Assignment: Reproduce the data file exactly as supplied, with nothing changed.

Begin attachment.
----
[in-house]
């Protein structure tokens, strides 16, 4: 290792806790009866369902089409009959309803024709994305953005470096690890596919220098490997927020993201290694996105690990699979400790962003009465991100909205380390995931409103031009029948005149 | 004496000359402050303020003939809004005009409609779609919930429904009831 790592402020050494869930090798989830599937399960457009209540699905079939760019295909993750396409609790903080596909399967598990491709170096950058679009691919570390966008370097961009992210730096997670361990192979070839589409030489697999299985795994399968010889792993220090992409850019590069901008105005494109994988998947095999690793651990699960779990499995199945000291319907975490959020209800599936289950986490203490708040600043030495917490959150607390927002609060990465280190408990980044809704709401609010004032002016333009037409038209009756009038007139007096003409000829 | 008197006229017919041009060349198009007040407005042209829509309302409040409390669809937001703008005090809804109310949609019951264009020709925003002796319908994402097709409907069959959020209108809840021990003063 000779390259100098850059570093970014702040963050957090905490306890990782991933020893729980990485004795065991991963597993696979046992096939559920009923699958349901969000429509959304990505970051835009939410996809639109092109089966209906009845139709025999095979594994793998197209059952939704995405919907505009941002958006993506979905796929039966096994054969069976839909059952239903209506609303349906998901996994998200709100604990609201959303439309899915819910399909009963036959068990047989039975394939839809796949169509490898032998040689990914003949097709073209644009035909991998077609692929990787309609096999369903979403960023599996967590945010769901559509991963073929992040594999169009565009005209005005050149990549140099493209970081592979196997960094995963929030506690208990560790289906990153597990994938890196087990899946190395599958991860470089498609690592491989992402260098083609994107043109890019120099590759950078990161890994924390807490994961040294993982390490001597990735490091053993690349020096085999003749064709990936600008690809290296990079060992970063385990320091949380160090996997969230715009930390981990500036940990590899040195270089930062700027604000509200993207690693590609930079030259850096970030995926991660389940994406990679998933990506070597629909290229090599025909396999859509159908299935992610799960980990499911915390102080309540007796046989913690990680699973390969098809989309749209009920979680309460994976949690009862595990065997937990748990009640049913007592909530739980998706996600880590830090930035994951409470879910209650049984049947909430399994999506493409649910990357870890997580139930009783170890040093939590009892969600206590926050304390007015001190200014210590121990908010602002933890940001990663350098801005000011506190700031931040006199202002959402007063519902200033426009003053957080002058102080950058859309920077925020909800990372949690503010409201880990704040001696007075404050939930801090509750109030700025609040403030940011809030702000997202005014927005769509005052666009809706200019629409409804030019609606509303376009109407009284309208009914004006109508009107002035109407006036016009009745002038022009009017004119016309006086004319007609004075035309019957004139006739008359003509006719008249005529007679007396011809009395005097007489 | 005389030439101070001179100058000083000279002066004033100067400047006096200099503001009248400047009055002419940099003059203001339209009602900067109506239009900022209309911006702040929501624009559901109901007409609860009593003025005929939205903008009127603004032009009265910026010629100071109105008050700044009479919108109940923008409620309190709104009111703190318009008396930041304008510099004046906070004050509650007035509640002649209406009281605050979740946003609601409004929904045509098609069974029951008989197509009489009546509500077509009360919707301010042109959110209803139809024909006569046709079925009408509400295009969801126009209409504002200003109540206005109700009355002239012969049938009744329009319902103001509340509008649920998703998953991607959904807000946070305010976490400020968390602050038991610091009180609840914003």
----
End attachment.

[in-house]
């Protein structure tokens, strides 16, 4: 290792806790009866369902089409009959309803024709994305953005470096690890596919220098490997927020993201290694996105690990699979400790962003009465991100909205380390995931409103031009029948005149 | 004496000359402050303020003939809004005009409609779609919930429904009831 790592402020050494869930090798989830599937399960457009209540699905079939760019295909993750396409609790903080596909399967598990491709170096950058679009691919570390966008370097961009992210730096997670361990192979070839589409030489697999299985795994399968010889792993220090992409850019590069901008105005494109994988998947095999690793651990699960779990499995199945000291319907975490959020209800599936289950986490203490708040600043030495917490959150607390927002609060990465280190408990980044809704709401609010004032002016333009037409038209009756009038007139007096003409000829 | 008197006229017919041009060349198009007040407005042209829509309302409040409390669809937001703008005090809804109310949609019951264009020709925003002796319908994402097709409907069959959020209108809840021990003063 000779390259100098850059570093970014702040963050957090905490306890990782991933020893729980990485004795065991991963597993696979046992096939559920009923699958349901969000429509959304990505970051835009939410996809639109092109089966209906009845139709025999095979594994793998197209059952939704995405919907505009941002958006993506979905796929039966096994054969069976839909059952239903209506609303349906998901996994998200709100604990609201959303439309899915819910399909009963036959068990047989039975394939839809796949169509490898032998040689990914003949097709073209644009035909991998077609692929990787309609096999369903979403960023599996967590945010769901559509991963073929992040594999169009565009005209005005050149990549140099493209970081592979196997960094995963929030506690208990560790289906990153597990994938890196087990899946190395599958991860470089498609690592491989992402260098083609994107043109890019120099590759950078990161890994924390807490994961040294993982390490001597990735490091053993690349020096085999003749064709990936600008690809290296990079060992970063385990320091949380160090996997969230715009930390981990500036940990590899040195270089930062700027604000509200993207690693590609930079030259850096970030995926991660389940994406990679998933990506070597629909290229090599025909396999859509159908299935992610799960980990499911915390102080309540007796046989913690990680699973390969098809989309749209009920979680309460994976949690009862595990065997937990748990009640049913007592909530739980998706996600880590830090930035994951409470879910209650049984049947909430399994999506493409649910990357870890997580139930009783170890040093939590009892969600206590926050304390007015001190200014210590121990908010602002933890940001990663350098801005000011506190700031931040006199202002959402007063519902200033426009003053957080002058102080950058859309920077925020909800990372949690503010409201880990704040001696007075404050939930801090509750109030700025609040403030940011809030702000997202005014927005769509005052666009809706200019629409409804030019609606509303376009109407009284309208009914004006109508009107002035109407006036016009009745002038022009009017004119016309006086004319007609004075035309019957004139006739008359003509006719008249005529007679007396011809009395005097007489 | 005389030439101070001179100058000083000279002066004033100067400047006096200099503001009248400047009055002419940099003059203001339209009602900067109506239009900022209309911006702040929501624009559901109901007409609860009593003025005929939205903008009127603004032009009265910026010629100071109105008050700044009479919108109940923008409620309190709104009111703190318009008396930041304008510099004046906070004050509650007035509640002649209406009281605050979740946003609601409004929904045509098609069974029951008989197509009489009546509500077509009360919707301010042109959110209803139809024909006569046709079925009408509400295009969801126009209409504002200003109540206005109700009355002239012969049938009744329009319902103001509340509008649920998703998953991607959904807000946070305010976490400020968390602050038991610091009180609840914003």